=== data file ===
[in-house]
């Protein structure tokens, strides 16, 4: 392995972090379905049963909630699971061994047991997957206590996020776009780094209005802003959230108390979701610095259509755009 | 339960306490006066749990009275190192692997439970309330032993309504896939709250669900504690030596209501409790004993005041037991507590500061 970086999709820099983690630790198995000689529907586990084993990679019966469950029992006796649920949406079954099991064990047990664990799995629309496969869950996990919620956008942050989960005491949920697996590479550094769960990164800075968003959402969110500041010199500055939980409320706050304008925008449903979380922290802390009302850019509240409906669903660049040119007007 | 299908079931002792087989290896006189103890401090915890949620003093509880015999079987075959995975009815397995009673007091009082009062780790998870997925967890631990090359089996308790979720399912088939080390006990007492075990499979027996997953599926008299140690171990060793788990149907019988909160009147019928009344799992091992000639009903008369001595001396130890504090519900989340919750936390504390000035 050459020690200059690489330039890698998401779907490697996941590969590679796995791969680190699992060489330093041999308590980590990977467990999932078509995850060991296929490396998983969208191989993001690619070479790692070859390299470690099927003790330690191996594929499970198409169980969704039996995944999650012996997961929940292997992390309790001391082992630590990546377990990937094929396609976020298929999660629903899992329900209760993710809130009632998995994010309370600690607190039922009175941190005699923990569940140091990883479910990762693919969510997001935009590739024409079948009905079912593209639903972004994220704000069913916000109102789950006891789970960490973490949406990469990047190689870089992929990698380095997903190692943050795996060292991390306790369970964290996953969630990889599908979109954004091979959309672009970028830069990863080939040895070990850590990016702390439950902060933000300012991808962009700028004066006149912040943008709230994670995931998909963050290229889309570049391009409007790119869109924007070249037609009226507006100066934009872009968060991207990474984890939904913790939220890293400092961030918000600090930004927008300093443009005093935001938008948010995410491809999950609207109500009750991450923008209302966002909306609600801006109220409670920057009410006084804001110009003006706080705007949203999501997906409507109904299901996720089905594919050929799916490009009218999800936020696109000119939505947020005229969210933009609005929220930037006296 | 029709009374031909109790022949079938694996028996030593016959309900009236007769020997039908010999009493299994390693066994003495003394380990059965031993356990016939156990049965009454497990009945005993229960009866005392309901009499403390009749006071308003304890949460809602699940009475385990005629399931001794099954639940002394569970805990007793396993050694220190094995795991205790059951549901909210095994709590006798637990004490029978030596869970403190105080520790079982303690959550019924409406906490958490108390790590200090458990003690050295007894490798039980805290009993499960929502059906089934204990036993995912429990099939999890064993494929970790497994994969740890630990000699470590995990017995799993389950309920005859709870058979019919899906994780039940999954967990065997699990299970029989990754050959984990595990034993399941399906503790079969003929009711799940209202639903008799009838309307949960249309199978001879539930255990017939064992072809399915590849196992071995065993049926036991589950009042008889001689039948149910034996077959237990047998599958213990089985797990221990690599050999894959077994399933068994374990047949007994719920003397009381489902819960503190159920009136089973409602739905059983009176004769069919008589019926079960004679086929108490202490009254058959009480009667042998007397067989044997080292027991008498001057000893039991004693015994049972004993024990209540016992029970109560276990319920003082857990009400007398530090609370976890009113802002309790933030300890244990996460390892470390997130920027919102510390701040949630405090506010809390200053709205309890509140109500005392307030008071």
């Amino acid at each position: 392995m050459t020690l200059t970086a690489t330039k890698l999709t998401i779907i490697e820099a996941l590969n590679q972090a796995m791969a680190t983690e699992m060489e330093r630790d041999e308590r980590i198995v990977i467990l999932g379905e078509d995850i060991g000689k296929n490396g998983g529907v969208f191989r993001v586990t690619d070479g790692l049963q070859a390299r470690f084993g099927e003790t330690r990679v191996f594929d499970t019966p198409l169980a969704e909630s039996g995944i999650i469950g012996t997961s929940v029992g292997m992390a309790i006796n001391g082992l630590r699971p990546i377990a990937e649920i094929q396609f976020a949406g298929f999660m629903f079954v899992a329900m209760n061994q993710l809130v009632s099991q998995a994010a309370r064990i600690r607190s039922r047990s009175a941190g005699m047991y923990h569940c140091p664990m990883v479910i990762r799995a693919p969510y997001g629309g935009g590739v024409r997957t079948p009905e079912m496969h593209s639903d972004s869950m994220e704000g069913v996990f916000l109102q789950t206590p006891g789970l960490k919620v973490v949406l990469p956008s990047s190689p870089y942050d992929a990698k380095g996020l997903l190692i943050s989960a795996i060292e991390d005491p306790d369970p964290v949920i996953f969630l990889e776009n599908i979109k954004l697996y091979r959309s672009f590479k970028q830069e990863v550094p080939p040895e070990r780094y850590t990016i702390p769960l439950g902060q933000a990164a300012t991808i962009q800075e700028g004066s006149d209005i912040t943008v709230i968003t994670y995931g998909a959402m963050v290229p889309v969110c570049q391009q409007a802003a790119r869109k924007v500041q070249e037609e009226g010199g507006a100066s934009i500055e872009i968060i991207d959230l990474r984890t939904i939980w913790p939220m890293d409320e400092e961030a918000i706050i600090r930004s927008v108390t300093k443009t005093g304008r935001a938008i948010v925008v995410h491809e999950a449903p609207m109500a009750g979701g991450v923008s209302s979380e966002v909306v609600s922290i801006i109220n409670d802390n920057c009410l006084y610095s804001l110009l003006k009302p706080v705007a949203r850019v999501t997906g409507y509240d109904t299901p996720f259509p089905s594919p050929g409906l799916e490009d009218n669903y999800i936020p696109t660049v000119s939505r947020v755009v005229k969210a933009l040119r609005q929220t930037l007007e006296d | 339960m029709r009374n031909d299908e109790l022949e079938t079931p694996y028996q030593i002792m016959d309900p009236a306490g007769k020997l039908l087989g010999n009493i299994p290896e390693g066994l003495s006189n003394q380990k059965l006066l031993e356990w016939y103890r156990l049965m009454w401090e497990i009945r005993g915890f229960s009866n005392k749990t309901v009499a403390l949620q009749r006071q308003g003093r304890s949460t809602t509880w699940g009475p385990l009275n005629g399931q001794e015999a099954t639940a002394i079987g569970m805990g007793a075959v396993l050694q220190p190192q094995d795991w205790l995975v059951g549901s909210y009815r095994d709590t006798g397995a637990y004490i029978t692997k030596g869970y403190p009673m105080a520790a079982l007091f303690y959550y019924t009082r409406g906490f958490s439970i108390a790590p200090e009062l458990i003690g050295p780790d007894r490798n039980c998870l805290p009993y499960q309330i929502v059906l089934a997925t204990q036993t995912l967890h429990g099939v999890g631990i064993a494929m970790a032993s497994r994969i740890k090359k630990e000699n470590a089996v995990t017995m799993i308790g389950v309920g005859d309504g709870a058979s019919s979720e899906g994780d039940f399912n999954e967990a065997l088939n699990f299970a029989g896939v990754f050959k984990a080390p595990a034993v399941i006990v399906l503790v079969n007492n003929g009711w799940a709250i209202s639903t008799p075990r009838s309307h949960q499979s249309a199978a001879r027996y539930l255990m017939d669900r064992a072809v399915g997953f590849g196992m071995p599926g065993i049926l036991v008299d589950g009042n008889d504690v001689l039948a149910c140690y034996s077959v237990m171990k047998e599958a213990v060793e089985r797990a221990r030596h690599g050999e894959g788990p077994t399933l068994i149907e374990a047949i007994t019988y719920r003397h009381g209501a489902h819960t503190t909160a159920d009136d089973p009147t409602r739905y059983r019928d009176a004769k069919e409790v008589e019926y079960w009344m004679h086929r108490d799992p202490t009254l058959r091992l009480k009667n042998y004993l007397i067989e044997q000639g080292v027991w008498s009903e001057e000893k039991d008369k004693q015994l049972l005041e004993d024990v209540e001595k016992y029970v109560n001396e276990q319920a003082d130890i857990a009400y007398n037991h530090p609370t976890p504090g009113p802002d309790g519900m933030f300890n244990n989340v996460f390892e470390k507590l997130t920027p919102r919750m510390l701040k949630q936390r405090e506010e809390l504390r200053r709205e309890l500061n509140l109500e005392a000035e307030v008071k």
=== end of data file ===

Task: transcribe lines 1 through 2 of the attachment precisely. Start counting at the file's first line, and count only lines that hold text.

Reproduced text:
[in-house]
């Protein structure tokens, strides 16, 4: 392995972090379905049963909630699971061994047991997957206590996020776009780094209005802003959230108390979701610095259509755009 | 339960306490006066749990009275190192692997439970309330032993309504896939709250669900504690030596209501409790004993005041037991507590500061 970086999709820099983690630790198995000689529907586990084993990679019966469950029992006796649920949406079954099991064990047990664990799995629309496969869950996990919620956008942050989960005491949920697996590479550094769960990164800075968003959402969110500041010199500055939980409320706050304008925008449903979380922290802390009302850019509240409906669903660049040119007007 | 299908079931002792087989290896006189103890401090915890949620003093509880015999079987075959995975009815397995009673007091009082009062780790998870997925967890631990090359089996308790979720399912088939080390006990007492075990499979027996997953599926008299140690171990060793788990149907019988909160009147019928009344799992091992000639009903008369001595001396130890504090519900989340919750936390504390000035 050459020690200059690489330039890698998401779907490697996941590969590679796995791969680190699992060489330093041999308590980590990977467990999932078509995850060991296929490396998983969208191989993001690619070479790692070859390299470690099927003790330690191996594929499970198409169980969704039996995944999650012996997961929940292997992390309790001391082992630590990546377990990937094929396609976020298929999660629903899992329900209760993710809130009632998995994010309370600690607190039922009175941190005699923990569940140091990883479910990762693919969510997001935009590739024409079948009905079912593209639903972004994220704000069913916000109102789950006891789970960490973490949406990469990047190689870089992929990698380095997903190692943050795996060292991390306790369970964290996953969630990889599908979109954004091979959309672009970028830069990863080939040895070990850590990016702390439950902060933000300012991808962009700028004066006149912040943008709230994670995931998909963050290229889309570049391009409007790119869109924007070249037609009226507006100066934009872009968060991207990474984890939904913790939220890293400092961030918000600090930004927008300093443009005093935001938008948010995410491809999950609207109500009750991450923008209302966002909306609600801006109220409670920057009410006084804001110009003006706080705007949203999501997906409507109904299901996720089905594919050929799916490009009218999800936020696109000119939505947020005229969210933009609005929220930037006296 | 029709009374031909109790022949079938694996028996030593016959309900009236007769020997039908010999009493299994390693066994003495003394380990059965031993356990016939156990049965009454497990009945005993229960009866005392309901009499403390009749006071308003304890949460809602699940009475385990005629399931001794099954639940002394569970805990007793396993050694220190094995795991205790059951549901909210095994709590006798637990004490029978030596869970403190105080520790079982303690959550019924409406906490958490108390790590200090458990003690050295007894490798039980805290009993499960929502059906089934204990036993995912429990099939999890064993494929970790497994994969740890630990000699470590995990017995799993389950309920005859709870058979019919899906994780039940999954967990065997699990299970029989990754050959984990595990034993399941399906503790079969003929009711799940209202639903008799009838309307949960249309199978001879539930255990017939064992072809399915590849196992071995065993049926036991589950009042008889001689039948149910034996077959237990047998599958213990089985797990221990690599050999894959077994399933068994374990047949007994719920003397009381489902819960503190159920009136089973409602739905059983009176004769069919008589019926079960004679086929108490202490009254058959009480009667042998007397067989044997080292027991008498001057000893039991004693015994049972004993024990209540016992029970109560276990319920003082857990009400007398530090609370976890009113802002309790933030300890244990996460390892470390997130920027919102510390701040949630405090506010809390200053709205309890509140109500005392307030008071």